# Approximating the mathematical expectation of the argmax of a Gaussian random vector

Let $X = \left( {{X_1},...,{X_n}} \right) \sim \mathcal{N}\left( {{\mathbf{\mu }},{\mathbf{\Sigma }}} \right)$ be a Gaussian random vector and $I = \mathop {\arg \max }\limits_{i = 1,n} {X_i}$.

$I$ has probability mass function

$\mathbb{P}\left( {I = i} \right) = \mathbb{P}\left( {{X_i} = \mathop {\max {X_j}}\limits_{j = 1,n} } \right) = \mathbb{P}\left( {{X_i} - \mathop {\max {X_j}}\limits_{j \ne i} > 0} \right)$

and mathematical expectation

$\mathbb{E}I = \sum\limits_{i = 1}^n {i\mathbb{P}\left( {I = i} \right)}$

Generally speaking, for large $n$ and arbitrary covariance matrix ${\mathbf{\Sigma }}$ , computing $\mathbb{E}I$ is very difficult because it requires the numerical evaluation of high-dimensional normal orthant integrals. So, apart from the IID and INID cases with a diagonal covariance matrix ${\mathbf{\Sigma }}$, banded covariance matrices and degenerate cases such as ${\mu _j} \gg {\mu _{i \ne j}}$ , under which conditions on ${\mathbf{\Sigma }}$ (e.g. correlation decay) can we get simple, easy-to-evaluate numerical approximations to $\mathbb{E}I$ (and $\mathbb{V}I$ as well)?

The covariance matrices ${\mathbf{\Sigma }}$ I'm interested in look like this: The integrals one needs to evaluate are of the form $${\mathbb P}(I=1)=\int_{-\infty}^\infty dx\int_{-\infty}^x dX_2\int_{-\infty}^x dX_3\cdots \int_{-\infty}^x dX_n \,P(x,X_2,X_3,\ldots X_n)$$ and similarly for $I=2,3,\ldots n$. An efficient method to evaluate these integrals numerically for large $n$ has been developed in Estimating orthant probabilities of high dimensional Gaussian vectors with an application to set estimation (2016). The method has been tested for $n$ as large as $10^4$.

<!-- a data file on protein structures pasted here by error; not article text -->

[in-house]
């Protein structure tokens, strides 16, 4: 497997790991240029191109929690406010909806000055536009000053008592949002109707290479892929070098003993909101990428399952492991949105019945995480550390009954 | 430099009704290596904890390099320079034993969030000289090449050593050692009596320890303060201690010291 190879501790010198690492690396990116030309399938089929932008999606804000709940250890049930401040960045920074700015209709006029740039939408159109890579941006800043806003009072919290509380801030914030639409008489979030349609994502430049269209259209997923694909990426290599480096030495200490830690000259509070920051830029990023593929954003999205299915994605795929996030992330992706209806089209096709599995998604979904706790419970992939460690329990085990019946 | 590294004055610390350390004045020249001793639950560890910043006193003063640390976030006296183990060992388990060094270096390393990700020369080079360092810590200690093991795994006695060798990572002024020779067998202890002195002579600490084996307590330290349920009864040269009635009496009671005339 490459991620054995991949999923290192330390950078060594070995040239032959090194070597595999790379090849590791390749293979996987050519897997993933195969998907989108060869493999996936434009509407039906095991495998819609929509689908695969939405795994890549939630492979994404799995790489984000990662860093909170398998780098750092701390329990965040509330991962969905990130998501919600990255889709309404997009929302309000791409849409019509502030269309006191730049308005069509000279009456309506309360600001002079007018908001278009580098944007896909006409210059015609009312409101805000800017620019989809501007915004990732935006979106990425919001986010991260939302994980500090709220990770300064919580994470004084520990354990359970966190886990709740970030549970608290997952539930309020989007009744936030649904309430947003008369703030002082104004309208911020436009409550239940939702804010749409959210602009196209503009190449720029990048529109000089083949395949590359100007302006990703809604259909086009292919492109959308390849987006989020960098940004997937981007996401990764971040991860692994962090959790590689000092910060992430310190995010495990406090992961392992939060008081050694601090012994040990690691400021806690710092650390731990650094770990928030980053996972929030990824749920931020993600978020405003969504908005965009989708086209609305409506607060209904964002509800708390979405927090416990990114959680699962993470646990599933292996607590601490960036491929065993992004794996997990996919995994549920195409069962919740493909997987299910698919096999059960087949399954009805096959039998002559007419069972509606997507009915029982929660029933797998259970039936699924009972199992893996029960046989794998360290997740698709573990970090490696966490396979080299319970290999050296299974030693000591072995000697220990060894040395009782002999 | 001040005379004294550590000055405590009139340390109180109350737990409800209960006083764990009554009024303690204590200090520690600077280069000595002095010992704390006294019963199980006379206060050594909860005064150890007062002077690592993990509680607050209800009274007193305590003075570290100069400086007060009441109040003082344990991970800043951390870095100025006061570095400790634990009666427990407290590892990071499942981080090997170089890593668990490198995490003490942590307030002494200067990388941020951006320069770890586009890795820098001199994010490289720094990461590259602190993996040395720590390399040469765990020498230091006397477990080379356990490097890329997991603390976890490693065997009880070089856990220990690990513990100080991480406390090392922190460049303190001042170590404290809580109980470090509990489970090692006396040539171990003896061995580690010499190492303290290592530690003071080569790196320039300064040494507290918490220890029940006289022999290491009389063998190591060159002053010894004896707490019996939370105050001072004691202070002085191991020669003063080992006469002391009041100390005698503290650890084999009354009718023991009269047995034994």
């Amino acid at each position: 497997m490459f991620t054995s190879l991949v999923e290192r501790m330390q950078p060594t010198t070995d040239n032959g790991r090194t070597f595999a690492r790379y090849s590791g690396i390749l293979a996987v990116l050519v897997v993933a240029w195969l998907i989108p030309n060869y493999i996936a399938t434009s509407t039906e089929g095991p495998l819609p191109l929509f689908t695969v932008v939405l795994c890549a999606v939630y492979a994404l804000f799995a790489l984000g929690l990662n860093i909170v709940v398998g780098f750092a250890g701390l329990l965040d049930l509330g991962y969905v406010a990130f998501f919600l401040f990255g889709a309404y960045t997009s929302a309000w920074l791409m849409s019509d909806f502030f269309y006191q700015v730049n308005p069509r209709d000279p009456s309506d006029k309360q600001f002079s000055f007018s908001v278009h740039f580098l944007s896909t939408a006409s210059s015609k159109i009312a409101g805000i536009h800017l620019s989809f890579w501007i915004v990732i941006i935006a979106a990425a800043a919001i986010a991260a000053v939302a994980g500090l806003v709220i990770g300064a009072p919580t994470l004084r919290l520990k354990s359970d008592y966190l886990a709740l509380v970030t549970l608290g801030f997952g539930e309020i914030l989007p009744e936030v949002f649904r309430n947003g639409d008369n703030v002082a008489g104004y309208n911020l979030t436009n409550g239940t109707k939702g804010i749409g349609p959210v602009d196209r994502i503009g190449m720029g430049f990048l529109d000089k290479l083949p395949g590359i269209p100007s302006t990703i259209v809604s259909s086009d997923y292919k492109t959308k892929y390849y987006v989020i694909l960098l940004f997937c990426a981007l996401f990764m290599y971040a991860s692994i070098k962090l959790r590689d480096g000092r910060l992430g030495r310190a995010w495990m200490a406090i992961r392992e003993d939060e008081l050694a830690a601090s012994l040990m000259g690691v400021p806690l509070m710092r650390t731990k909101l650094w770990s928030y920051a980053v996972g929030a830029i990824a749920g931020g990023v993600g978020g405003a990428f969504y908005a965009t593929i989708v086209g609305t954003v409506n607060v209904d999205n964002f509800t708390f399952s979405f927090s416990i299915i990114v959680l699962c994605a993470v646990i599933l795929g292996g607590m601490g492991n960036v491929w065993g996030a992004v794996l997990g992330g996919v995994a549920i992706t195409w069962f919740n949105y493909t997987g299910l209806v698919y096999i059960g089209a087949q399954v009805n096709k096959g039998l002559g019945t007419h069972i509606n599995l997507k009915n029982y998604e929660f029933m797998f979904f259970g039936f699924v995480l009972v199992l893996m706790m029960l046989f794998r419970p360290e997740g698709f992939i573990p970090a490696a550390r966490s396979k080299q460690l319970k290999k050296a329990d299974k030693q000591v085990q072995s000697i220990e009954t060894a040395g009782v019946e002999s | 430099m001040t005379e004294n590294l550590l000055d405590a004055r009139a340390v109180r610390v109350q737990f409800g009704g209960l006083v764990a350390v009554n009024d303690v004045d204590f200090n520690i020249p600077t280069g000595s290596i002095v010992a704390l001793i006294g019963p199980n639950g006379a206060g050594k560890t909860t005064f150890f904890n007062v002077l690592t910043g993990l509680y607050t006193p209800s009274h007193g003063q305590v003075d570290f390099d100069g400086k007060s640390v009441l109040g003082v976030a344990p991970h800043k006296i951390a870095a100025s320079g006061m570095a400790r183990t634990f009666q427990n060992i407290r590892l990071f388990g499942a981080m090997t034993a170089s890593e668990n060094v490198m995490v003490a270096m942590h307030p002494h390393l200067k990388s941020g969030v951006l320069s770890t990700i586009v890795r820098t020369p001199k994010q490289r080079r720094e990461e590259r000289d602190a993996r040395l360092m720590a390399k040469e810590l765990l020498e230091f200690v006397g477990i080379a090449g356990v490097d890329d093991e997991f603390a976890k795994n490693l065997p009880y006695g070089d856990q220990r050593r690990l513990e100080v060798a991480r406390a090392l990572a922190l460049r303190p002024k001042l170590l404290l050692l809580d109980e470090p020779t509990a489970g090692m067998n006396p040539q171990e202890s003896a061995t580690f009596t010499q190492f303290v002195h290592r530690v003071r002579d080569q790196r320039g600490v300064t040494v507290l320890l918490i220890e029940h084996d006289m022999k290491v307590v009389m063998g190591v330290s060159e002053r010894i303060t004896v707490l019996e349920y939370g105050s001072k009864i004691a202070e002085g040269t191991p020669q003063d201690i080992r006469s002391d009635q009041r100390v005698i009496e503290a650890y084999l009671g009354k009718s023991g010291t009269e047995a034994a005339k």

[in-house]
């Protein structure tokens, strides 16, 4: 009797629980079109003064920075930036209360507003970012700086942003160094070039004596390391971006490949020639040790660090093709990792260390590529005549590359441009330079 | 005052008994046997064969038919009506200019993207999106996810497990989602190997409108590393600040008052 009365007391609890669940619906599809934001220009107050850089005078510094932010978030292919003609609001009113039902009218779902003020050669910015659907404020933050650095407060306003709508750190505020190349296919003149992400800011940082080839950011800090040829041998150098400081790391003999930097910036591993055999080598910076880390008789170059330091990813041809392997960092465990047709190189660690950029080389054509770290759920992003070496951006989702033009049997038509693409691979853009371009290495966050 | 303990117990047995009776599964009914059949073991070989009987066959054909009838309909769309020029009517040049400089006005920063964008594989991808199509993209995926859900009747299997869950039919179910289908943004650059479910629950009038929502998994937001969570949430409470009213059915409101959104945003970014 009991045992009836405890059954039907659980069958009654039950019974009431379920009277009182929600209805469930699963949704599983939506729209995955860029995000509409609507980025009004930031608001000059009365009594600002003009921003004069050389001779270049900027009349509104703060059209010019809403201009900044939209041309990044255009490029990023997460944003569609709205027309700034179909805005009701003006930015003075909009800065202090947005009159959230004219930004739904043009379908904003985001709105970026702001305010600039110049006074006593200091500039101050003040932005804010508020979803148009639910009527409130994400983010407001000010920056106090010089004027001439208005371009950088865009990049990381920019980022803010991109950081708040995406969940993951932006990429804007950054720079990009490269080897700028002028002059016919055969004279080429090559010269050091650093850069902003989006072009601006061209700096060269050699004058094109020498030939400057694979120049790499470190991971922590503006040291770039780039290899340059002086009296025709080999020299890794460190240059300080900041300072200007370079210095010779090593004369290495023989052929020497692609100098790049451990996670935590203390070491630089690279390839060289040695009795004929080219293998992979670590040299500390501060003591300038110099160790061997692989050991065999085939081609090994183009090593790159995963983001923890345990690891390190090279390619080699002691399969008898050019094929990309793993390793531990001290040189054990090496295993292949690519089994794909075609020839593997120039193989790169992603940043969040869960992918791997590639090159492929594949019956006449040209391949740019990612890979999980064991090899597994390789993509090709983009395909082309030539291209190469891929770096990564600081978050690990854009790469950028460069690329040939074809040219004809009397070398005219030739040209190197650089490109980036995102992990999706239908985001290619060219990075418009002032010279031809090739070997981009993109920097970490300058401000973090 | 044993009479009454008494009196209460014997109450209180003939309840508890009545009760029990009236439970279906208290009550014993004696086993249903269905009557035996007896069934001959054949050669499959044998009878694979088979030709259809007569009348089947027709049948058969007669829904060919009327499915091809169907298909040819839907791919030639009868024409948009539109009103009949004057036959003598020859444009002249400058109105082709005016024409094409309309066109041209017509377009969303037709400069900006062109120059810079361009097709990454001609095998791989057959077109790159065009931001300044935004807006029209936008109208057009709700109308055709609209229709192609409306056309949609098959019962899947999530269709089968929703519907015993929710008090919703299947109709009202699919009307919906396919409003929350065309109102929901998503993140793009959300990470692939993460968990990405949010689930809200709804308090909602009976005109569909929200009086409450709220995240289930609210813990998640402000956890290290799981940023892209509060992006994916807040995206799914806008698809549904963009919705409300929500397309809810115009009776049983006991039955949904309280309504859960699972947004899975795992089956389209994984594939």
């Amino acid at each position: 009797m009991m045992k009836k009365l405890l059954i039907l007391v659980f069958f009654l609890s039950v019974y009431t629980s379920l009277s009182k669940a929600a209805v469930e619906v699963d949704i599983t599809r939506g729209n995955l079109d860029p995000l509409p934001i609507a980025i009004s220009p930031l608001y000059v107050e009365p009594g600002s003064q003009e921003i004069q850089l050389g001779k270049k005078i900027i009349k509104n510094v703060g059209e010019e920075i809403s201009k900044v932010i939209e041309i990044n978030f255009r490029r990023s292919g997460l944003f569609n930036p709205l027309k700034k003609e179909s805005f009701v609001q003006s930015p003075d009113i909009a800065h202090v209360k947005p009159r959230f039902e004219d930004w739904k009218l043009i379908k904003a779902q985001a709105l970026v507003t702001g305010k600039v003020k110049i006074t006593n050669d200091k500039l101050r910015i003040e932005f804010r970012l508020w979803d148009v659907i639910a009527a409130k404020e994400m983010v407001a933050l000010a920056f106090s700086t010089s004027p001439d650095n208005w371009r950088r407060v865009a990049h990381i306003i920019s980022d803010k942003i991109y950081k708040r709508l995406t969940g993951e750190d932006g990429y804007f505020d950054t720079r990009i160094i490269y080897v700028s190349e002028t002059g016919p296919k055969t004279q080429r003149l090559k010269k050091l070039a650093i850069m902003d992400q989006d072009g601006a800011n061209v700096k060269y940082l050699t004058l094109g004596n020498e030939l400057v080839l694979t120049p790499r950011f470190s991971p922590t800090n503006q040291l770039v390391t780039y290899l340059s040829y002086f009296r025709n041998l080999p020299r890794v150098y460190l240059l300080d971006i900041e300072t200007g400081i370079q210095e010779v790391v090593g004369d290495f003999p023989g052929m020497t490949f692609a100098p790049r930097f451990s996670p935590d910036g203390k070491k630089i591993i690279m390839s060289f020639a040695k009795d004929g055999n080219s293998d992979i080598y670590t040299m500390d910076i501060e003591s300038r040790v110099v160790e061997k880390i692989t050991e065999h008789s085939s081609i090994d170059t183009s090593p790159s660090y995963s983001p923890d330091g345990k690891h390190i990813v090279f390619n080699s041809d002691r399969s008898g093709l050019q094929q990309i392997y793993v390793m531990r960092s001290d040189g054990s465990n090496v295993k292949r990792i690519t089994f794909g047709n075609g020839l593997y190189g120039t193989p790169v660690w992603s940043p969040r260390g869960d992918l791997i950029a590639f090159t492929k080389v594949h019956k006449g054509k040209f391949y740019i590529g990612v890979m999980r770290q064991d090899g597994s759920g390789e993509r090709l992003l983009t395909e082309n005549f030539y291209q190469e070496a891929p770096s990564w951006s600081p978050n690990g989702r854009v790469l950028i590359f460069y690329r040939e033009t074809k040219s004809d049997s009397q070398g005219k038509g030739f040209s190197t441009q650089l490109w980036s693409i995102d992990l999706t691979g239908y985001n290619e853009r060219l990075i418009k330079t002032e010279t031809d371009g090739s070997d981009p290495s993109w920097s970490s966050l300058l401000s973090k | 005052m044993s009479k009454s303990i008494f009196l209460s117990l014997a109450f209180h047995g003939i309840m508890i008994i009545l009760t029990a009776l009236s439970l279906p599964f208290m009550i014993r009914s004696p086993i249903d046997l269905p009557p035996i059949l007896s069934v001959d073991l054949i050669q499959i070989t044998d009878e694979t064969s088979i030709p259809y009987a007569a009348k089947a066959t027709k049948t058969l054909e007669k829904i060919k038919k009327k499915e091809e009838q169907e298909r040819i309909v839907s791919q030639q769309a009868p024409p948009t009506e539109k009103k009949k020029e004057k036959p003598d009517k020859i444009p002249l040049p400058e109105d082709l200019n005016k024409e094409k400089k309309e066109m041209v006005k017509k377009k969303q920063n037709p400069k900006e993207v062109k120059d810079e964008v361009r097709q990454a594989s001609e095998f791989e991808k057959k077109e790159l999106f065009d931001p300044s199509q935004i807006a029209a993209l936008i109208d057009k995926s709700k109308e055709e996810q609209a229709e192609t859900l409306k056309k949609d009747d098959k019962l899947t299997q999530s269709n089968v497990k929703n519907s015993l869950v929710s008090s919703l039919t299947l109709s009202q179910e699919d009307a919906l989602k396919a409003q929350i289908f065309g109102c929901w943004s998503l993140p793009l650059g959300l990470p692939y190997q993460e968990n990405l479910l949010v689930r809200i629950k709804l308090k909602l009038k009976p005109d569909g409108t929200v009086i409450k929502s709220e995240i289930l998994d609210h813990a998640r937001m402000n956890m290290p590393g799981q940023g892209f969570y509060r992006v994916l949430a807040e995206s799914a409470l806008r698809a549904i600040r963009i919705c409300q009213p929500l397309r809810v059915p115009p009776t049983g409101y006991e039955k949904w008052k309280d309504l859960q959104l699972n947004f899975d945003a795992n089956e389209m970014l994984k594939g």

• Thanks for the reference. I know the literature about normal orthant probabilities quite well, including this paper. Impressive progress has been made since the classical methods of Genz or Miwa. However, in my problem $n = \prod\limits_{k = 1}^d {{n_k}}$, where the ${{n_k}}$ are positive integers and $d$ is the problem dimension. In practice, $d$ can be up to, say, 30, so that $n$ can be very large (typically ${n_k} \sim 100$). That's why I'm rather looking for analytic approximation formulae for $\mathbb{E}I$ in special cases... Jul 23, 2018 at 9:52